Amurao says that if farmers had the means to make their land productive themselves, they would not be so desperate as to turn to aryendandors.

Kung bibigyan lang ng support services, aangat yung mga tao (If support services were provided, the people here would progress),” he said.

The same land earning them P7,000 a year under the aryendo system could be earning them P120,000 a year from rice farming, added Amurao.

“Land and support services should be given simultaneously. It’s the DAR’s job to prepare farmers for land tenureship,” added Carranza.

Without these services, agrarian reform would only succeed in turning over land from one kind of landlord to another, the aryendadors. (READ: Farmers: DAR keeping prime Hacienda Luisita lots)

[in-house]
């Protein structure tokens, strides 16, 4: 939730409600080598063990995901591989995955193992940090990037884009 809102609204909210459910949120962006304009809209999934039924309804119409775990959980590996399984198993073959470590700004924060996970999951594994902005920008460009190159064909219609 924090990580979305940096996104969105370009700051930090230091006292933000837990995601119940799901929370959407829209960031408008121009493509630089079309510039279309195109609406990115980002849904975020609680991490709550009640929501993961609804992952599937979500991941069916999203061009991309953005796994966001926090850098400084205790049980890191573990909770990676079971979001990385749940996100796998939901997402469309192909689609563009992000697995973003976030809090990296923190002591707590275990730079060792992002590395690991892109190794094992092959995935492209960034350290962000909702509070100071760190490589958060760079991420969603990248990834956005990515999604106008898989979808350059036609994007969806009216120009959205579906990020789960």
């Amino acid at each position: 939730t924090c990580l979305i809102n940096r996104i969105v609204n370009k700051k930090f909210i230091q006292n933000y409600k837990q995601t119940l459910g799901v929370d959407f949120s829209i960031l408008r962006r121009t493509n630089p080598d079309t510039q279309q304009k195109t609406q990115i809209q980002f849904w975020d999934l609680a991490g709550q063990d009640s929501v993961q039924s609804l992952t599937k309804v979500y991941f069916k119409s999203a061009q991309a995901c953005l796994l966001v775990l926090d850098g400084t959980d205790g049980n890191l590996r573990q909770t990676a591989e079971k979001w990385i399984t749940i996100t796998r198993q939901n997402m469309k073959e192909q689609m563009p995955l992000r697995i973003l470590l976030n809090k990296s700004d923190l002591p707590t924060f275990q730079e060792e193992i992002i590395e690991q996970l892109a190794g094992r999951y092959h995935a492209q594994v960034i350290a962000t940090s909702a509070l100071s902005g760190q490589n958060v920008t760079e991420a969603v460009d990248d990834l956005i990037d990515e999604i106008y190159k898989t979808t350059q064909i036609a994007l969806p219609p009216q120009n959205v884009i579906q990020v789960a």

Before a landmark Supreme Court decision awarding Luisita to farmers, this prime agricultural land was controlled by the powerful Cojuangco family. President Benigno Aquino III belongs to this clan through his mother, a former president, but divested his shares of the estate in 2010.

Still at the proposal stage

The DAR knows these gaps and is working hard to address them, Pangilinan assured Rappler.

BUMPY ROAD AHEAD. Roads through Hacienda Luisita are rutted and muddy, making it difficult for farmers to get around

They achieved a “breakthrough” last April when they registered 10 Agrarian Reform Beneficiary Organizations (ARBOs) with the Securities and Exchange Commission (SEC).

This gives them the legal personality to operate as a group. All interventions under CARPER, including support services, will be channelled through these organizations, she told Rappler.